One student chose a picture of himself shirtless holding a Miller Lite can for his profile photo. He's on the baseball team.
Another belongs to the "My cell phone is my best friend when I'm drunk in Kent" group and lists skinny-dipping as an interest. She competes in track and field.
Both are Kent State University athletes with profiles on Facebook.com, a social networking Web site that boasts more than 7.5 million users from high schools and universities nationwide.
But soon, Kent State's nearly 400 athletes will be banned from Facebook -- not by the Web site, but by university administrators.
Athletics Director Laing Kennedy recently told student-athletes they have until Aug. 1 to remove their Facebook profiles, citing a need to protect both their identities and the university's image.
"We're really concerned about the safety of our student-athletes and some of the personal information some of them have on there," he said.
Many universities also warn students against putting personal information on such online sites out of concern that it makes them targets for predators, and some schools review the sites for evidence of wrongdoing.
Kennedy said some Kent students who list phone numbers and addresses have been contacted inappropriately, either by strangers or sports agents.
Although Kennedy said he regrets limiting the students' ability to communicate, he sees it as a necessary step.
"It would be irresponsible on our part if this led to something serious," he said.
The move to ban the site came from students and coaches expressing concern over safety and privacy issues. Kennedy said he hasn't seen the site.
If student-athletes don't remove their profiles by the deadline, they risk losing their scholarships, he said. Coaches and athletics counselors will monitor the site for violators.
The ban presents some First Amendment concerns, said Gary Daniels, spokesman for the American Civil Liberties Union of Ohio.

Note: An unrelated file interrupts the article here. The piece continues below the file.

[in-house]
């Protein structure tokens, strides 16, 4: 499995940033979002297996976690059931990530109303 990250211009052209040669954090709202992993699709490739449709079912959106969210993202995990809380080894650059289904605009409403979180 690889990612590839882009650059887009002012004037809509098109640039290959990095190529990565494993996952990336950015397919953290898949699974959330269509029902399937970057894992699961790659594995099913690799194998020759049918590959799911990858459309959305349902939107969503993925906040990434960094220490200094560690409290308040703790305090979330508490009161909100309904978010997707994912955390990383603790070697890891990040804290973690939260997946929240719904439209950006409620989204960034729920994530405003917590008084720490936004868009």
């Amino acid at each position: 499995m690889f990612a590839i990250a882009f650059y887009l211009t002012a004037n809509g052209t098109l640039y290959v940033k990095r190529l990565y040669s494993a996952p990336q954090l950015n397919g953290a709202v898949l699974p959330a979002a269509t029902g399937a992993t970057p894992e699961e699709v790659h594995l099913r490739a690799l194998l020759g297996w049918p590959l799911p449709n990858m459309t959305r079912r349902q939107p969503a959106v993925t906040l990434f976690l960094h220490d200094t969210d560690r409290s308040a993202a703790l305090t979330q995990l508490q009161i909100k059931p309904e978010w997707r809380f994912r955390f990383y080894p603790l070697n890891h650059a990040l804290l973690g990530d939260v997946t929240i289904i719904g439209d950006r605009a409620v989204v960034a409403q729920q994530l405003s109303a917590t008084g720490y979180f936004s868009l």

Many high schools and colleges prohibit the consumption of alcohol during a sports season, which makes sense, he said.
But this is a different story.
"There's no clear connection between their roles as athletes and their use of these Web sites," Daniels said.
"For the government to say that you can't engage in First Amendment activities, they better have a really good reason. And saying, 'I don't want them to do it' is not a good-enough reason."
Student-athletes are representatives of the university, Kennedy said, and anything embarrassing on a student's profile can be embarrassing for the university as well.
"The expectations of a student-athlete are significantly higher than if you are an ordinary student," Kennedy said.
Most students have responded to the ban positively, Kennedy said.
Other universities have expressed concern with Facebook but have taken different steps.
Miechelle Willis, senior associate athletics director for Ohio State, said that university doesn't have a policy.
It instead engages coaches and student-athletes in talks of what is and isn't appropriate for networking sites.
"We're trying not to implement a policy where students have to remove their pages and instead using it as an educational opportunity," she said.
Greg Seibert, director of security and compliance for Kent State, said all students, not just athletes, face safety issues with networking sites.
By posting their addresses, class schedules and what bars they go to, they put themselves at risk, he said.
"That's pretty much a blueprint if you want to stalk me," he said.
Resident advisers at Ohio State review Facebook to see what their residents are doing behind closed doors, said Steve Kremer, assistant vice president for student affairs.
In a handful of occasions, he said, some students have been investigated by police based on their profiles.
In one instance, he said, a group of students was caught after posting a photo of themselves with stolen property.
Police at other universities have staked out parties and other illegal activities through the site.
Businesses are also checking out students' Facebook and Myspace profiles when considering a new hire.
For that reason, some information is best left off the sites, Kent State's Seibert said.
"If you go on and on about the times you were stoned out of your mind or drunk driving, and an employer sees that … you might not get the job," he said.
Erin Evans, a recruiter at the Worthington office of Act-I, a local staffing company, said it doesn't look at the Facebook profiles of potential hires.
But she stressed the importance of excluding information employers wouldn't want to see.
"Anyone can Google you and find many different things," she said. "The Internet is open for everybody."